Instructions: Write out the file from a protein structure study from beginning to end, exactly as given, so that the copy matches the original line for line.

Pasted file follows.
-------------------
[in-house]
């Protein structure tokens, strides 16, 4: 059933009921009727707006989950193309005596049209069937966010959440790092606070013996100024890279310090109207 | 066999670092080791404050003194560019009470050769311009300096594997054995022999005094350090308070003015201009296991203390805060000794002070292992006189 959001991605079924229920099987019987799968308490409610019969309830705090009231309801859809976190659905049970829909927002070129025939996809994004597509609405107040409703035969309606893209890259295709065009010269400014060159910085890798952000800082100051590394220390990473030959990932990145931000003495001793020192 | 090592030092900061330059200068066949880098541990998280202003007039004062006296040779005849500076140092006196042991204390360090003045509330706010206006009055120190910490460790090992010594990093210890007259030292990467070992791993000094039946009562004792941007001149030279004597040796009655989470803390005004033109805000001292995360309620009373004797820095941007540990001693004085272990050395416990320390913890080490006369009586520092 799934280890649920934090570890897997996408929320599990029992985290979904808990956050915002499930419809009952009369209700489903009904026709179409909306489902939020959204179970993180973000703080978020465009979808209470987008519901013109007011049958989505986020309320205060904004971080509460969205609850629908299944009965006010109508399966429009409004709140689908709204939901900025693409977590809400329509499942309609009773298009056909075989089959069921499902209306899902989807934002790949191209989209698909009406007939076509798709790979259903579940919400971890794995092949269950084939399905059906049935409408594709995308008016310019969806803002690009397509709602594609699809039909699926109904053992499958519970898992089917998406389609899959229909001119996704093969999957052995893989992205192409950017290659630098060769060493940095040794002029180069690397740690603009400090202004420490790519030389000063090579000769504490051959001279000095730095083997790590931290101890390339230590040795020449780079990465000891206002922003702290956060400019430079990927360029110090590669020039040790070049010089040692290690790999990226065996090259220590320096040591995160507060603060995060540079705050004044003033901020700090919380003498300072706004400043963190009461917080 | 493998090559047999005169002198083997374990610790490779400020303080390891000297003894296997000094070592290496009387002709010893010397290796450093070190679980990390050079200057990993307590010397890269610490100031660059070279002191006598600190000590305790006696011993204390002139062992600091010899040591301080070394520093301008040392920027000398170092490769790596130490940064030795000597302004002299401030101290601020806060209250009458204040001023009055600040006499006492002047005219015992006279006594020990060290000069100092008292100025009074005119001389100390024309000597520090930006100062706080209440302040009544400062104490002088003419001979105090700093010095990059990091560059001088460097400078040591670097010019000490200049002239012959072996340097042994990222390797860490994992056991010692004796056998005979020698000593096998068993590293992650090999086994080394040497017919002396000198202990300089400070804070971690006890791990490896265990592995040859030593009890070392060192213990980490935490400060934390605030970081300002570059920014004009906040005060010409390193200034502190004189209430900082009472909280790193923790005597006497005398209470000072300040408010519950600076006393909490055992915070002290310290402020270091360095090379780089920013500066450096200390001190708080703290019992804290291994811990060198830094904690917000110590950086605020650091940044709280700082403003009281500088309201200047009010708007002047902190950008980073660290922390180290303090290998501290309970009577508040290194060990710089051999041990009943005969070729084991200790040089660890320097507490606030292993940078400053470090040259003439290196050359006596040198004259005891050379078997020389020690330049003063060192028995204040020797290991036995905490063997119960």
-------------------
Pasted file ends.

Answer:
[in-house]
């Protein structure tokens, strides 16, 4: 059933009921009727707006989950193309005596049209069937966010959440790092606070013996100024890279310090109207 | 066999670092080791404050003194560019009470050769311009300096594997054995022999005094350090308070003015201009296991203390805060000794002070292992006189 959001991605079924229920099987019987799968308490409610019969309830705090009231309801859809976190659905049970829909927002070129025939996809994004597509609405107040409703035969309606893209890259295709065009010269400014060159910085890798952000800082100051590394220390990473030959990932990145931000003495001793020192 | 090592030092900061330059200068066949880098541990998280202003007039004062006296040779005849500076140092006196042991204390360090003045509330706010206006009055120190910490460790090992010594990093210890007259030292990467070992791993000094039946009562004792941007001149030279004597040796009655989470803390005004033109805000001292995360309620009373004797820095941007540990001693004085272990050395416990320390913890080490006369009586520092 799934280890649920934090570890897997996408929320599990029992985290979904808990956050915002499930419809009952009369209700489903009904026709179409909306489902939020959204179970993180973000703080978020465009979808209470987008519901013109007011049958989505986020309320205060904004971080509460969205609850629908299944009965006010109508399966429009409004709140689908709204939901900025693409977590809400329509499942309609009773298009056909075989089959069921499902209306899902989807934002790949191209989209698909009406007939076509798709790979259903579940919400971890794995092949269950084939399905059906049935409408594709995308008016310019969806803002690009397509709602594609699809039909699926109904053992499958519970898992089917998406389609899959229909001119996704093969999957052995893989992205192409950017290659630098060769060493940095040794002029180069690397740690603009400090202004420490790519030389000063090579000769504490051959001279000095730095083997790590931290101890390339230590040795020449780079990465000891206002922003702290956060400019430079990927360029110090590669020039040790070049010089040692290690790999990226065996090259220590320096040591995160507060603060995060540079705050004044003033901020700090919380003498300072706004400043963190009461917080 | 493998090559047999005169002198083997374990610790490779400020303080390891000297003894296997000094070592290496009387002709010893010397290796450093070190679980990390050079200057990993307590010397890269610490100031660059070279002191006598600190000590305790006696011993204390002139062992600091010899040591301080070394520093301008040392920027000398170092490769790596130490940064030795000597302004002299401030101290601020806060209250009458204040001023009055600040006499006492002047005219015992006279006594020990060290000069100092008292100025009074005119001389100390024309000597520090930006100062706080209440302040009544400062104490002088003419001979105090700093010095990059990091560059001088460097400078040591670097010019000490200049002239012959072996340097042994990222390797860490994992056991010692004796056998005979020698000593096998068993590293992650090999086994080394040497017919002396000198202990300089400070804070971690006890791990490896265990592995040859030593009890070392060192213990980490935490400060934390605030970081300002570059920014004009906040005060010409390193200034502190004189209430900082009472909280790193923790005597006497005398209470000072300040408010519950600076006393909490055992915070002290310290402020270091360095090379780089920013500066450096200390001190708080703290019992804290291994811990060198830094904690917000110590950086605020650091940044709280700082403003009281500088309201200047009010708007002047902190950008980073660290922390180290303090290998501290309970009577508040290194060990710089051999041990009943005969070729084991200790040089660890320097507490606030292993940078400053470090040259003439290196050359006596040198004259005891050379078997020389020690330049003063060192028995204040020797290991036995905490063997119960």